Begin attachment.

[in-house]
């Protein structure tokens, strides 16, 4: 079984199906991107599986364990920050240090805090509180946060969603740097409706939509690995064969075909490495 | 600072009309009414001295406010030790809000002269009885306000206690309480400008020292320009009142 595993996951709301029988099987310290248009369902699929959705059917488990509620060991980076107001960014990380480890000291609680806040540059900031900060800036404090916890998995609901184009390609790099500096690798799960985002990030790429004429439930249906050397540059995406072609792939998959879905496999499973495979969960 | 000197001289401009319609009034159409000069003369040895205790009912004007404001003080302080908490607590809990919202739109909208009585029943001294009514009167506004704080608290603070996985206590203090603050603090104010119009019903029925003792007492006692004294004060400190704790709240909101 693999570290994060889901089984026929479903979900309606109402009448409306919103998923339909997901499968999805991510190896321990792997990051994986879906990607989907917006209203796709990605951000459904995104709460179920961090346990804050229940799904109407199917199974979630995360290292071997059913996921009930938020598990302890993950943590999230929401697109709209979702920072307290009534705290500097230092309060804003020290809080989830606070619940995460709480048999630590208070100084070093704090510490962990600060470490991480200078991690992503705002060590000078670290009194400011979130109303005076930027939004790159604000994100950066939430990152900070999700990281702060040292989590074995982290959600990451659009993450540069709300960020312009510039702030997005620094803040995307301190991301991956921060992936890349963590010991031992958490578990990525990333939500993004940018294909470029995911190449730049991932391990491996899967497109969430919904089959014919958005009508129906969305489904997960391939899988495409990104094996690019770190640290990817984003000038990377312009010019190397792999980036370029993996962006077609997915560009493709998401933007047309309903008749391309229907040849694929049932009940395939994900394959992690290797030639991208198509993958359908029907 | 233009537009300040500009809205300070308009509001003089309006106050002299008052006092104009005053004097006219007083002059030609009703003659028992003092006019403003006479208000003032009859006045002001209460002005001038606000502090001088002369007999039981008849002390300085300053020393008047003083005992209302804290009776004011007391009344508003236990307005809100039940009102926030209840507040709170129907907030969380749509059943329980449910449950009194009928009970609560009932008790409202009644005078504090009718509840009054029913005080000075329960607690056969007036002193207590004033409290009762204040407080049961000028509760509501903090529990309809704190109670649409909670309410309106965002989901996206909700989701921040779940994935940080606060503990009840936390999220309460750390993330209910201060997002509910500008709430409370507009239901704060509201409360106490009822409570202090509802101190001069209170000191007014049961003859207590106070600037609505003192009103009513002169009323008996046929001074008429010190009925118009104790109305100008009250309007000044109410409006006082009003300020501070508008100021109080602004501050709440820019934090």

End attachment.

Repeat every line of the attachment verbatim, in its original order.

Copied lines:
[in-house]
């Protein structure tokens, strides 16, 4: 079984199906991107599986364990920050240090805090509180946060969603740097409706939509690995064969075909490495 | 600072009309009414001295406010030790809000002269009885306000206690309480400008020292320009009142 595993996951709301029988099987310290248009369902699929959705059917488990509620060991980076107001960014990380480890000291609680806040540059900031900060800036404090916890998995609901184009390609790099500096690798799960985002990030790429004429439930249906050397540059995406072609792939998959879905496999499973495979969960 | 000197001289401009319609009034159409000069003369040895205790009912004007404001003080302080908490607590809990919202739109909208009585029943001294009514009167506004704080608290603070996985206590203090603050603090104010119009019903029925003792007492006692004294004060400190704790709240909101 693999570290994060889901089984026929479903979900309606109402009448409306919103998923339909997901499968999805991510190896321990792997990051994986879906990607989907917006209203796709990605951000459904995104709460179920961090346990804050229940799904109407199917199974979630995360290292071997059913996921009930938020598990302890993950943590999230929401697109709209979702920072307290009534705290500097230092309060804003020290809080989830606070619940995460709480048999630590208070100084070093704090510490962990600060470490991480200078991690992503705002060590000078670290009194400011979130109303005076930027939004790159604000994100950066939430990152900070999700990281702060040292989590074995982290959600990451659009993450540069709300960020312009510039702030997005620094803040995307301190991301991956921060992936890349963590010991031992958490578990990525990333939500993004940018294909470029995911190449730049991932391990491996899967497109969430919904089959014919958005009508129906969305489904997960391939899988495409990104094996690019770190640290990817984003000038990377312009010019190397792999980036370029993996962006077609997915560009493709998401933007047309309903008749391309229907040849694929049932009940395939994900394959992690290797030639991208198509993958359908029907 | 233009537009300040500009809205300070308009509001003089309006106050002299008052006092104009005053004097006219007083002059030609009703003659028992003092006019403003006479208000003032009859006045002001209460002005001038606000502090001088002369007999039981008849002390300085300053020393008047003083005992209302804290009776004011007391009344508003236990307005809100039940009102926030209840507040709170129907907030969380749509059943329980449910449950009194009928009970609560009932008790409202009644005078504090009718509840009054029913005080000075329960607690056969007036002193207590004033409290009762204040407080049961000028509760509501903090529990309809704190109670649409909670309410309106965002989901996206909700989701921040779940994935940080606060503990009840936390999220309460750390993330209910201060997002509910500008709430409370507009239901704060509201409360106490009822409570202090509802101190001069209170000191007014049961003859207590106070600037609505003192009103009513002169009323008996046929001074008429010190009925118009104790109305100008009250309007000044109410409006006082009003300020501070508008100021109080602004501050709440820019934090």